“Post-match,” Dr. Yasir said, “we see most of the patients, especially youngsters with chest heaviness, stress and other ailments.”
A Kashmiri cricket fan’s Lal Chowk stunt recently ended on a summon before a sorry statement highlighted the underlying stress.
But the dramatic twists in the recently-concluded T20 World Cup only recreated the classic commentary and a living-room commotion in Kashmir.
This sports spirit, however, came at the cost of distress, once again.
Mumtaza becomes anxious every time there’s a cricket match between India and Pakistan. Her husband’s die-hard support for a particular team keeps her on edge.
Being a heart patient, her husband gets hypertensive. “I try to calm him down,” Mumtaza said. “I keep telling him that this is just a cricket match but if his team loses, he thinks as if he has lost everything. He doesn’t eat throughout the match and becomes very aggressive.”
A father of two, Mumtaza’s husband survived a heart attack back in 2010. Doctors then clearly advised her not to break any bad news to him. “But then,” she says, “these cricket matches only come to torment me.”
The tense cricket fans often abuse players and get into heated arguments online. Even the commentators advise people during the close contest that “this match is not for weak-hearted people”. “And yet,” wonders Mumtaza, “people still watch it.”
A number of cricket matches lately proved to be nail-biting contests. These high-tension games only surged stress in the region where the cricket craze and mental distress is huge.
Several studies conducted from time to time have revealed the prevalence of anxiety, depression and post-traumatic stress disorder among the people of Kashmir.
According to a survey conducted by international humanitarian organisation—Médecins Sans Frontières or Doctors Without Borders (MSF), over 45 per cent of the population of Kashmir is suffering from mental distress.
“The clinical footfall of this distressed group surges during the high-voltage cricket matches,” Dr. Yasir Rather, a noted psychiatrist and professor at the Institute of Mental Health & Neurosciences (IMHANS) in Srinagar, told Kashmir Observer. “The real problem is a mindset. If people don’t take these matches seriously, then they can definitely save themselves from getting hyper.”
But as of now, there may not be many cricket-related clinical cases around, said Dr. Masood Maqbool, a clinical psychologist at IMHANS, it still can’t rule out the problem.
“Such patients should avoid watching the game by just checking the scores after 20 or 30 minutes,” the medico advised. “They can even watch match highlights later in order to avoid stress.”
Clearly, if the predominance of emotions during a game is uncontrolled, then the stress level will be high, said Dr. Abdul Majid, HOD at Department of Psychiatry, SKIMS Medical College, Bemina.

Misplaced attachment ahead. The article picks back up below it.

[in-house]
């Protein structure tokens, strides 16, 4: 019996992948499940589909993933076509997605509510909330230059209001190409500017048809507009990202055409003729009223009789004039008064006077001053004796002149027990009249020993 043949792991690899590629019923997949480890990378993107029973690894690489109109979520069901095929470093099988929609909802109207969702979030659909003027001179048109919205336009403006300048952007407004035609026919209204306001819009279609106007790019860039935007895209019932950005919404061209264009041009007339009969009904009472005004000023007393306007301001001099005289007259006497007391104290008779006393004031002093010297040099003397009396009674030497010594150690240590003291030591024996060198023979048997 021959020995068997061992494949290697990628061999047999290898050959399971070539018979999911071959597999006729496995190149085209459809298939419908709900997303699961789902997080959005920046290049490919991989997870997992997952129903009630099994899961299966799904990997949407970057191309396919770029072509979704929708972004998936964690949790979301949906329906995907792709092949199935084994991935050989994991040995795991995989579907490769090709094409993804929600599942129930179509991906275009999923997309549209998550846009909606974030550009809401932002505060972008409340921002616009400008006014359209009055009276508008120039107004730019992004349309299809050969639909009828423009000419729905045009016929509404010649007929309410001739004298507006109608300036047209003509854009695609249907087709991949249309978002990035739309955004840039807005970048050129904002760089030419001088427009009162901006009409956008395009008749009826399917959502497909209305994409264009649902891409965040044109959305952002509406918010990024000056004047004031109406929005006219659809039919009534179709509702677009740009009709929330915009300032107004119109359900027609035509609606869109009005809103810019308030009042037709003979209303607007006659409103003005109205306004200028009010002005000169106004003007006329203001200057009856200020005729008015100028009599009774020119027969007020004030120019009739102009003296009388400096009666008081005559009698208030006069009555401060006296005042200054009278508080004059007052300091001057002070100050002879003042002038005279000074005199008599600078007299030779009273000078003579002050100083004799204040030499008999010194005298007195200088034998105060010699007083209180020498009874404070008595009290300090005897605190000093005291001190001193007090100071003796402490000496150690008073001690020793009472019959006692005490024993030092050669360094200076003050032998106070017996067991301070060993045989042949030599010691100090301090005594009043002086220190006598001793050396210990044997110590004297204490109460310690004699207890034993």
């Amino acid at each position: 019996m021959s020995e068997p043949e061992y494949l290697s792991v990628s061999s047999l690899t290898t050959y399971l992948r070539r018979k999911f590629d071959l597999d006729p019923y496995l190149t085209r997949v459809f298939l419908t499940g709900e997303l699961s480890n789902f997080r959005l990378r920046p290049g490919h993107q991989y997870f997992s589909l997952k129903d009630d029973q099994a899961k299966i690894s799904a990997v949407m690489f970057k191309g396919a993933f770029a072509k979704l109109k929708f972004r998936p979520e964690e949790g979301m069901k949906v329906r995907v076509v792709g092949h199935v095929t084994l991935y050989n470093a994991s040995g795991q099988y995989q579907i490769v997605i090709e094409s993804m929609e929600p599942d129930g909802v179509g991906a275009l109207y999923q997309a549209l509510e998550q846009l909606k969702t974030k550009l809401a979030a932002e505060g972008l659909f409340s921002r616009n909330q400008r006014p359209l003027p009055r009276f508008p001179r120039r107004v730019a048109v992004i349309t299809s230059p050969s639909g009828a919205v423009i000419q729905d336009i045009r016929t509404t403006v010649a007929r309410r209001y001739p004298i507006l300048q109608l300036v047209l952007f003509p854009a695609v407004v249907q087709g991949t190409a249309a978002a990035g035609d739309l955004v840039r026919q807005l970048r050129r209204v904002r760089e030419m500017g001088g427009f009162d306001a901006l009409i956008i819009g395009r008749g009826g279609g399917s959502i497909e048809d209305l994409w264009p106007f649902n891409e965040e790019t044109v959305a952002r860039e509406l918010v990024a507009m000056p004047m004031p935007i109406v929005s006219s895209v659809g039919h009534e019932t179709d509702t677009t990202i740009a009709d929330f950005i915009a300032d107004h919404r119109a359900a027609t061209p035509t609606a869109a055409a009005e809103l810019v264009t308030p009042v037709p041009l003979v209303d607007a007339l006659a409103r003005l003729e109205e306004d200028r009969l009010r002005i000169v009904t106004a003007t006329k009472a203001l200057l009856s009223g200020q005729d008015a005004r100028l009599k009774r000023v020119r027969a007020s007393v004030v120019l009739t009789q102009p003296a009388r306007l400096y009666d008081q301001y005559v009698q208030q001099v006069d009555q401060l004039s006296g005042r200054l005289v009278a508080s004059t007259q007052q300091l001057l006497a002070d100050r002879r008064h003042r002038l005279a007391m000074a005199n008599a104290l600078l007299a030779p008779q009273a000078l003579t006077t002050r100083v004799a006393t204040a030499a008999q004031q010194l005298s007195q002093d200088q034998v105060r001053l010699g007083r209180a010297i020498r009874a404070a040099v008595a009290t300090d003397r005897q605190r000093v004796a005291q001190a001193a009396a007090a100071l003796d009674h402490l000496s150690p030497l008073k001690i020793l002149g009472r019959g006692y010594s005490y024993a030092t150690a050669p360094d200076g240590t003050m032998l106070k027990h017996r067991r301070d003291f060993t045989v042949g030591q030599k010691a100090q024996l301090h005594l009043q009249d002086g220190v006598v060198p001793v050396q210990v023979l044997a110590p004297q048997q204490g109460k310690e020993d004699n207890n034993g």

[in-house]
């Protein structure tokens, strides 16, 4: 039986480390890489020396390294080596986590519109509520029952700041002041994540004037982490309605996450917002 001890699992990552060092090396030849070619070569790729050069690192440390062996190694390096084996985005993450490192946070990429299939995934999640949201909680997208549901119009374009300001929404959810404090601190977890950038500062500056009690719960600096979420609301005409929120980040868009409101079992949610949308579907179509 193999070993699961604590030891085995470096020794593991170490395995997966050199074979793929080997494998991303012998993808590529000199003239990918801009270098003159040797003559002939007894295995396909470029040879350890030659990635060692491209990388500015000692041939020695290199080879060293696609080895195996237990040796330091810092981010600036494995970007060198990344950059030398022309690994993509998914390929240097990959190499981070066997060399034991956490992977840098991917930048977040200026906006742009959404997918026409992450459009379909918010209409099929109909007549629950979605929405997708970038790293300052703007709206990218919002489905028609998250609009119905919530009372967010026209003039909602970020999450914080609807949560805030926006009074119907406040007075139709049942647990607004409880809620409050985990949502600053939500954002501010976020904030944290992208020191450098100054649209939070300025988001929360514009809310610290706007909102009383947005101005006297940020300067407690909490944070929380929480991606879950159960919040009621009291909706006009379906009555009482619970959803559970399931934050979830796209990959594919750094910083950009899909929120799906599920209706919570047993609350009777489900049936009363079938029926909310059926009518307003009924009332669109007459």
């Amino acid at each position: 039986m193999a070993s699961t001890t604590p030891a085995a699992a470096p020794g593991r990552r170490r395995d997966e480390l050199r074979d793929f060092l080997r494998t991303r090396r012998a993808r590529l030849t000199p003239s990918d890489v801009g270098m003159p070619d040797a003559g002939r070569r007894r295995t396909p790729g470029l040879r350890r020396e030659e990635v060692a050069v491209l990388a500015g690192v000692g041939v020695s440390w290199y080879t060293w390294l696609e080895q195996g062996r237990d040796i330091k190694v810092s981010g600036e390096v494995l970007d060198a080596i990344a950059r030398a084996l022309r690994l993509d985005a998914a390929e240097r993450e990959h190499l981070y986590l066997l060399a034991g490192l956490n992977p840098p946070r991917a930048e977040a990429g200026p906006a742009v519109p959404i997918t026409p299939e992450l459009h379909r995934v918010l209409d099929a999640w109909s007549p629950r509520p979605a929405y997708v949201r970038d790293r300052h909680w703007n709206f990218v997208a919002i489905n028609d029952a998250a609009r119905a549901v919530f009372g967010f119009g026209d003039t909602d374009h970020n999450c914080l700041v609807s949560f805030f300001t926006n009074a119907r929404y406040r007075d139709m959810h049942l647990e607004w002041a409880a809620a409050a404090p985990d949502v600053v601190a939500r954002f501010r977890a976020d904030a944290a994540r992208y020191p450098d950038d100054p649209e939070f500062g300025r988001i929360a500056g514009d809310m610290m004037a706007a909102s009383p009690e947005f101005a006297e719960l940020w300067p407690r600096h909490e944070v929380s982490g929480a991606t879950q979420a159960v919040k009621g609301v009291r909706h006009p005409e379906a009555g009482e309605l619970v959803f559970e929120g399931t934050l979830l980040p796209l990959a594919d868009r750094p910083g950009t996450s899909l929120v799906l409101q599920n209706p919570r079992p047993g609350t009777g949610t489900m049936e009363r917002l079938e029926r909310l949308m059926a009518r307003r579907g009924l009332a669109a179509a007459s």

“Once you are under stress, you release catecholamine,” Dr. Majid said.
“We call it sympathetic hormone as it can increase your heart rate, breathing and put a lot of exertion/stress on your heart. At that time, neurotransmitters in the brain can be disturbed because of the stress.”
Since the stress level in the Kashmiri population is already high, mental health experts warn, the cricket contests will only exacerbate their underlying psychological distress, like panic attacks.
“Post-match,” Dr. Yasir continued, “we see most of the patients, especially youngsters with chest heaviness, stress and other ailments.”
Another psychiatrist told Kashmir Observer that he at least saw 10 such patients during the recent T20 world cup.
“People relate a simple cricket match with a larger issue and thus become stressful and anxious,” he said. “This is not a good sign. People should take a cricket match as a game and enjoy it, rather than making it a matter of life and death.”
But the social media posts reveal how much people take a cricket match “on the heart”.
On 11 November 2021, a man from Central Kashmir’s Budgam reportedly died due to heart-attack after Pakistan lost to Australia in a tense semi-final of the T20 World Cup in Dubai.
But as the law-enforcement agencies have put embargo on the “green support” now, scholar Shameem Nazir cautions against sending any wrong message through social media or on the ground.
“People will imitate such message,” the Sociology scholar said. “Looking a cricket match through some other perspective needs to be discarded. Cricket should be treated as cricket.”
Even after beating the opposite side, the players console and encourage other players.
“That should be our approach,” said Dr. Majid. “The mature people should infuse the same sentiments into the kids. If you relate or connect it with any other thing, then the game becomes a problem and it will eat-up your mental health.”
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